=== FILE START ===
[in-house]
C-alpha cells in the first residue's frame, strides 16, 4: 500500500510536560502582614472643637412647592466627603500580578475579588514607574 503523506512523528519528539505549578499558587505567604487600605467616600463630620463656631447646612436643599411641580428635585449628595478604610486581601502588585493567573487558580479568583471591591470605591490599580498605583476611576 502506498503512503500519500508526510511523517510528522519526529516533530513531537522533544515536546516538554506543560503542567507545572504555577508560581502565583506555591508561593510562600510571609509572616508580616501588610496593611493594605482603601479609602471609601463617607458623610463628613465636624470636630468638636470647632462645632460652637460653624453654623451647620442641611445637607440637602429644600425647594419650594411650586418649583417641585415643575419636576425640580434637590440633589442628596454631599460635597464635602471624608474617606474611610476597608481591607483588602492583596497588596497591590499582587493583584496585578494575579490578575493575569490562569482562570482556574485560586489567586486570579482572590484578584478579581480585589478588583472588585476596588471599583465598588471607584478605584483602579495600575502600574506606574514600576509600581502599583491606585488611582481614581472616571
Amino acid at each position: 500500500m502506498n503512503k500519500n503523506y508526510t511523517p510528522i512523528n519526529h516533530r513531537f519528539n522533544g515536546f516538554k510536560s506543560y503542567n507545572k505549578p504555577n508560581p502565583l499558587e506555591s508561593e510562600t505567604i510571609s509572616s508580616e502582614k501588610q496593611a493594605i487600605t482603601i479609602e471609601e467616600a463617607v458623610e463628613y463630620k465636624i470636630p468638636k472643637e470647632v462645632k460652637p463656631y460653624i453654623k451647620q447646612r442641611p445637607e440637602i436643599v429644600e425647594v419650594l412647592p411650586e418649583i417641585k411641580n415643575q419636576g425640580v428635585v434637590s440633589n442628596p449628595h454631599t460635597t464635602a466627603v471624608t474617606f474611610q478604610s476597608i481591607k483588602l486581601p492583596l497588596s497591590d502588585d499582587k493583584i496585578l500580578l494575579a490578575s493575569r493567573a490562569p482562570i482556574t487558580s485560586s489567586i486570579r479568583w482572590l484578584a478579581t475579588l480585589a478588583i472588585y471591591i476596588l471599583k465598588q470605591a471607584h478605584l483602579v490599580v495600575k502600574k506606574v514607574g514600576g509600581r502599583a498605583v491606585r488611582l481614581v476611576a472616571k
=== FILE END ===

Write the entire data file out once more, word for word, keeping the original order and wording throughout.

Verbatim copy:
[in-house]
C-alpha cells in the first residue's frame, strides 16, 4: 500500500510536560502582614472643637412647592466627603500580578475579588514607574 503523506512523528519528539505549578499558587505567604487600605467616600463630620463656631447646612436643599411641580428635585449628595478604610486581601502588585493567573487558580479568583471591591470605591490599580498605583476611576 502506498503512503500519500508526510511523517510528522519526529516533530513531537522533544515536546516538554506543560503542567507545572504555577508560581502565583506555591508561593510562600510571609509572616508580616501588610496593611493594605482603601479609602471609601463617607458623610463628613465636624470636630468638636470647632462645632460652637460653624453654623451647620442641611445637607440637602429644600425647594419650594411650586418649583417641585415643575419636576425640580434637590440633589442628596454631599460635597464635602471624608474617606474611610476597608481591607483588602492583596497588596497591590499582587493583584496585578494575579490578575493575569490562569482562570482556574485560586489567586486570579482572590484578584478579581480585589478588583472588585476596588471599583465598588471607584478605584483602579495600575502600574506606574514600576509600581502599583491606585488611582481614581472616571
Amino acid at each position: 500500500m502506498n503512503k500519500n503523506y508526510t511523517p510528522i512523528n519526529h516533530r513531537f519528539n522533544g515536546f516538554k510536560s506543560y503542567n507545572k505549578p504555577n508560581p502565583l499558587e506555591s508561593e510562600t505567604i510571609s509572616s508580616e502582614k501588610q496593611a493594605i487600605t482603601i479609602e471609601e467616600a463617607v458623610e463628613y463630620k465636624i470636630p468638636k472643637e470647632v462645632k460652637p463656631y460653624i453654623k451647620q447646612r442641611p445637607e440637602i436643599v429644600e425647594v419650594l412647592p411650586e418649583i417641585k411641580n415643575q419636576g425640580v428635585v434637590s440633589n442628596p449628595h454631599t460635597t464635602a466627603v471624608t474617606f474611610q478604610s476597608i481591607k483588602l486581601p492583596l497588596s497591590d502588585d499582587k493583584i496585578l500580578l494575579a490578575s493575569r493567573a490562569p482562570i482556574t487558580s485560586s489567586i486570579r479568583w482572590l484578584a478579581t475579588l480585589a478588583i472588585y471591591i476596588l471599583k465598588q470605591a471607584h478605584l483602579v490599580v495600575k502600574k506606574v514607574g514600576g509600581r502599583a498605583v491606585r488611582l481614581v476611576a472616571k